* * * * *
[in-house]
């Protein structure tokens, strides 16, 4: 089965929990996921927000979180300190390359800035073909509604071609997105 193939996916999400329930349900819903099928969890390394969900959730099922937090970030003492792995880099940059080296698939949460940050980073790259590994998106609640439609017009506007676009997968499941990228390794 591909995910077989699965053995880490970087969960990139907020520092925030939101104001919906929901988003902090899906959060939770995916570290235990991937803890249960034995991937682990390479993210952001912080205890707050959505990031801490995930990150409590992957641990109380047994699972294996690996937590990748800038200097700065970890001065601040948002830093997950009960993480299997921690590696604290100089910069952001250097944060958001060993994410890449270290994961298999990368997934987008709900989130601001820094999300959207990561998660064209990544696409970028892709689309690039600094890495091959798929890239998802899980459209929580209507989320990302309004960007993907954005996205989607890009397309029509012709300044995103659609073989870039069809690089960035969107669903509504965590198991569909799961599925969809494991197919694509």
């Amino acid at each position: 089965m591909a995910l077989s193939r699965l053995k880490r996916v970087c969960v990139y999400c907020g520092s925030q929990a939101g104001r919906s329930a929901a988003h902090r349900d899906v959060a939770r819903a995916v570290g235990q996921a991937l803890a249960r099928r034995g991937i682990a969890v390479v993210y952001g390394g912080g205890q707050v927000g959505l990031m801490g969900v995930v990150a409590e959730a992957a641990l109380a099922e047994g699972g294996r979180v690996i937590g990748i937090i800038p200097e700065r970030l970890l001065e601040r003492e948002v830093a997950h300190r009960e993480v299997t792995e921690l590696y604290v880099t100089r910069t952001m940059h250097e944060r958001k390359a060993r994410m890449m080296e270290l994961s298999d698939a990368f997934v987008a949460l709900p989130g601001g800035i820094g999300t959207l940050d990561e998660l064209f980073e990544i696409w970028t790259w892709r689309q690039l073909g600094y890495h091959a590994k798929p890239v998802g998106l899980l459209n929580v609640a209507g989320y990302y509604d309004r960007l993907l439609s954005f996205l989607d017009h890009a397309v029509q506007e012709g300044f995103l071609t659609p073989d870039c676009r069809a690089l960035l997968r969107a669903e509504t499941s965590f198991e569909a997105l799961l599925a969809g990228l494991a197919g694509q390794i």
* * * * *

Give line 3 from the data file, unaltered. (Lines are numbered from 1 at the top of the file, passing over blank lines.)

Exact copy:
């Amino acid at each position: 089965m591909a995910l077989s193939r699965l053995k880490r996916v970087c969960v990139y999400c907020g520092s925030q929990a939101g104001r919906s329930a929901a988003h902090r349900d899906v959060a939770r819903a995916v570290g235990q996921a991937l803890a249960r099928r034995g991937i682990a969890v390479v993210y952001g390394g912080g205890q707050v927000g959505l990031m801490g969900v995930v990150a409590e959730a992957a641990l109380a099922e047994g699972g294996r979180v690996i937590g990748i937090i800038p200097e700065r970030l970890l001065e601040r003492e948002v830093a997950h300190r009960e993480v299997t792995e921690l590696y604290v880099t100089r910069t952001m940059h250097e944060r958001k390359a060993r994410m890449m080296e270290l994961s298999d698939a990368f997934v987008a949460l709900p989130g601001g800035i820094g999300t959207l940050d990561e998660l064209f980073e990544i696409w970028t790259w892709r689309q690039l073909g600094y890495h091959a590994k798929p890239v998802g998106l899980l459209n929580v609640a209507g989320y990302y509604d309004r960007l993907l439609s954005f996205l989607d017009h890009a397309v029509q506007e012709g300044f995103l071609t659609p073989d870039c676009r069809a690089l960035l997968r969107a669903e509504t499941s965590f198991e569909a997105l799961l599925a969809g990228l494991a197919g694509q390794i």